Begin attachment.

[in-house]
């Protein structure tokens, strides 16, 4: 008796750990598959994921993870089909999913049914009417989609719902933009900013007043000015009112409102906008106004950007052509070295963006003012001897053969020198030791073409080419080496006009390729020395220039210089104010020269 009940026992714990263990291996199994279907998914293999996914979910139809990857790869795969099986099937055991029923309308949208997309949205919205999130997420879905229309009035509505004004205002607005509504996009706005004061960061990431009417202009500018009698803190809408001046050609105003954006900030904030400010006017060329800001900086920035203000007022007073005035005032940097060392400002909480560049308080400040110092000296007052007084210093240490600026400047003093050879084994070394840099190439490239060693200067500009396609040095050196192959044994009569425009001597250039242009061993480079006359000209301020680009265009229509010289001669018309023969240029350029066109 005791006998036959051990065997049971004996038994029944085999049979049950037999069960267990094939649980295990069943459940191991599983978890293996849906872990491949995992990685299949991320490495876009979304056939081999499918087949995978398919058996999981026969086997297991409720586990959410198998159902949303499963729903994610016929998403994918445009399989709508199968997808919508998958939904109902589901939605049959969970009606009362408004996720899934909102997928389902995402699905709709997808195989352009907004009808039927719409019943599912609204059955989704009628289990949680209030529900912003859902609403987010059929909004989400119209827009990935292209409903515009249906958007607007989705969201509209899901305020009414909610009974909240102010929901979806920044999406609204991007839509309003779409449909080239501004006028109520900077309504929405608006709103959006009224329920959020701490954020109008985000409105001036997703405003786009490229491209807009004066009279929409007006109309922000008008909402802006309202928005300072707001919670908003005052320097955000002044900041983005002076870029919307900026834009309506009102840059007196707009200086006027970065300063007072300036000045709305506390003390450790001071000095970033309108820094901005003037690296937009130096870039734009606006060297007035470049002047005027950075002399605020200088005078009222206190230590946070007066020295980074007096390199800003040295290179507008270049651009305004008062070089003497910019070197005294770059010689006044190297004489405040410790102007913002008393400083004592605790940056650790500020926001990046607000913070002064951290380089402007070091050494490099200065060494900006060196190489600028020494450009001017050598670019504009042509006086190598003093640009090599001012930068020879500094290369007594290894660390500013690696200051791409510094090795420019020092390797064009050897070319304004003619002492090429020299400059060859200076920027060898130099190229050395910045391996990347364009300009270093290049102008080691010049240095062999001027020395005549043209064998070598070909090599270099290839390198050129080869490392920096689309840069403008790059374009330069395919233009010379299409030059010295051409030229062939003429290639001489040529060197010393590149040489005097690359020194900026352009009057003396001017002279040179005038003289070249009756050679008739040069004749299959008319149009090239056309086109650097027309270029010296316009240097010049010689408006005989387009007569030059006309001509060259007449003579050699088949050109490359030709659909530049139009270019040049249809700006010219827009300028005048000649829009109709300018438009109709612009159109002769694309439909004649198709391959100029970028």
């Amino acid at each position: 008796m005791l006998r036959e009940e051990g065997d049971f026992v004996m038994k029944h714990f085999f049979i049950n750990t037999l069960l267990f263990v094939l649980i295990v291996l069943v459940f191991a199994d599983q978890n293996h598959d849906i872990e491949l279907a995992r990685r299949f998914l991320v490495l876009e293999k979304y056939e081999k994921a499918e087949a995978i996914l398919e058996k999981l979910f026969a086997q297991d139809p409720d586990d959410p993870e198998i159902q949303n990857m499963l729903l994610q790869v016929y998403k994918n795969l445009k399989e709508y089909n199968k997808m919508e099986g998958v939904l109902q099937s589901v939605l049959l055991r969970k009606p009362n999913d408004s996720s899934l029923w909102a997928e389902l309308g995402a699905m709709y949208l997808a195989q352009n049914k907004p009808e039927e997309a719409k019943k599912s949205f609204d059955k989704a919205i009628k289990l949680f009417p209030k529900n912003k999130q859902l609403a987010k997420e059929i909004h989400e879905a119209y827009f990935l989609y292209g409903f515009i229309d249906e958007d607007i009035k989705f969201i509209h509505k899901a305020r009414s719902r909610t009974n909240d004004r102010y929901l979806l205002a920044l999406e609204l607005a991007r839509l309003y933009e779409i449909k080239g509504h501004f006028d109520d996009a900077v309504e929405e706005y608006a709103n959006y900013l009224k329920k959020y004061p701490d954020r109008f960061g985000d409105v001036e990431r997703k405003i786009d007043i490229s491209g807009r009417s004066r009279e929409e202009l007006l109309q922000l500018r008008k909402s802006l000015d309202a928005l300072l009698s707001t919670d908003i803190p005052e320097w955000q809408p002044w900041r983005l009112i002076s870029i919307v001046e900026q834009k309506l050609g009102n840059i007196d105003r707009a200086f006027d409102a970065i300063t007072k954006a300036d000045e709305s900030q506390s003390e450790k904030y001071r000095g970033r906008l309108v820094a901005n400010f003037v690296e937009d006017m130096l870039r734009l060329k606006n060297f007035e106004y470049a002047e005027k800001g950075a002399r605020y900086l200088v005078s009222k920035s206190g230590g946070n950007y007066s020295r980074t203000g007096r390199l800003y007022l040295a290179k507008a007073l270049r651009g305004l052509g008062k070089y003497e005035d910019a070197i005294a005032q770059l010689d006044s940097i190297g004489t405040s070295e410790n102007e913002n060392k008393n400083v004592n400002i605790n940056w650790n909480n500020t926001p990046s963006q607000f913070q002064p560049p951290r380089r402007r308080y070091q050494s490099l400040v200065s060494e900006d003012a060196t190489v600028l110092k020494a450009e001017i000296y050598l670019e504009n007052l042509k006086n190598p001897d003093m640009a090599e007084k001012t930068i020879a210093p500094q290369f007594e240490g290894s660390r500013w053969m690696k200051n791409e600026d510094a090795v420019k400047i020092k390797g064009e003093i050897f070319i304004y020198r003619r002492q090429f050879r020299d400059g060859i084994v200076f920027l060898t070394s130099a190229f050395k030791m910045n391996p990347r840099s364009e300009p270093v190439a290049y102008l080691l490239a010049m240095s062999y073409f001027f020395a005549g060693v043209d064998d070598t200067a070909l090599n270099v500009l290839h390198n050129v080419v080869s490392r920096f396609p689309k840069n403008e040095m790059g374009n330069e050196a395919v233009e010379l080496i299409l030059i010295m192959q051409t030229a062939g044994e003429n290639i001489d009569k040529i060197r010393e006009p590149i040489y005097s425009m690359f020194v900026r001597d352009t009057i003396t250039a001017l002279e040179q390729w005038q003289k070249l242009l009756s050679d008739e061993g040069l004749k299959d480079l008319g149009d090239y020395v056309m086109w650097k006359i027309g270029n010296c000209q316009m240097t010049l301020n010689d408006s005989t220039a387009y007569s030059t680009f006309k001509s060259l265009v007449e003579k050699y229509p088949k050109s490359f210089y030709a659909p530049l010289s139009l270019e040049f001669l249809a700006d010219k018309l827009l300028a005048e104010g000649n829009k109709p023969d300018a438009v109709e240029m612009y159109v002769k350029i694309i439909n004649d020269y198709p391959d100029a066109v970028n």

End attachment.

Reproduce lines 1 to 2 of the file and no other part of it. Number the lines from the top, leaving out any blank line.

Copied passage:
[in-house]
């Protein structure tokens, strides 16, 4: 008796750990598959994921993870089909999913049914009417989609719902933009900013007043000015009112409102906008106004950007052509070295963006003012001897053969020198030791073409080419080496006009390729020395220039210089104010020269 009940026992714990263990291996199994279907998914293999996914979910139809990857790869795969099986099937055991029923309308949208997309949205919205999130997420879905229309009035509505004004205002607005509504996009706005004061960061990431009417202009500018009698803190809408001046050609105003954006900030904030400010006017060329800001900086920035203000007022007073005035005032940097060392400002909480560049308080400040110092000296007052007084210093240490600026400047003093050879084994070394840099190439490239060693200067500009396609040095050196192959044994009569425009001597250039242009061993480079006359000209301020680009265009229509010289001669018309023969240029350029066109 005791006998036959051990065997049971004996038994029944085999049979049950037999069960267990094939649980295990069943459940191991599983978890293996849906872990491949995992990685299949991320490495876009979304056939081999499918087949995978398919058996999981026969086997297991409720586990959410198998159902949303499963729903994610016929998403994918445009399989709508199968997808919508998958939904109902589901939605049959969970009606009362408004996720899934909102997928389902995402699905709709997808195989352009907004009808039927719409019943599912609204059955989704009628289990949680209030529900912003859902609403987010059929909004989400119209827009990935292209409903515009249906958007607007989705969201509209899901305020009414909610009974909240102010929901979806920044999406609204991007839509309003779409449909080239501004006028109520900077309504929405608006709103959006009224329920959020701490954020109008985000409105001036997703405003786009490229491209807009004066009279929409007006109309922000008008909402802006309202928005300072707001919670908003005052320097955000002044900041983005002076870029919307900026834009309506009102840059007196707009200086006027970065300063007072300036000045709305506390003390450790001071000095970033309108820094901005003037690296937009130096870039734009606006060297007035470049002047005027950075002399605020200088005078009222206190230590946070007066020295980074007096390199800003040295290179507008270049651009305004008062070089003497910019070197005294770059010689006044190297004489405040410790102007913002008393400083004592605790940056650790500020926001990046607000913070002064951290380089402007070091050494490099200065060494900006060196190489600028020494450009001017050598670019504009042509006086190598003093640009090599001012930068020879500094290369007594290894660390500013690696200051791409510094090795420019020092390797064009050897070319304004003619002492090429020299400059060859200076920027060898130099190229050395910045391996990347364009300009270093290049102008080691010049240095062999001027020395005549043209064998070598070909090599270099290839390198050129080869490392920096689309840069403008790059374009330069395919233009010379299409030059010295051409030229062939003429290639001489040529060197010393590149040489005097690359020194900026352009009057003396001017002279040179005038003289070249009756050679008739040069004749299959008319149009090239056309086109650097027309270029010296316009240097010049010689408006005989387009007569030059006309001509060259007449003579050699088949050109490359030709659909530049139009270019040049249809700006010219827009300028005048000649829009109709300018438009109709612009159109002769694309439909004649198709391959100029970028």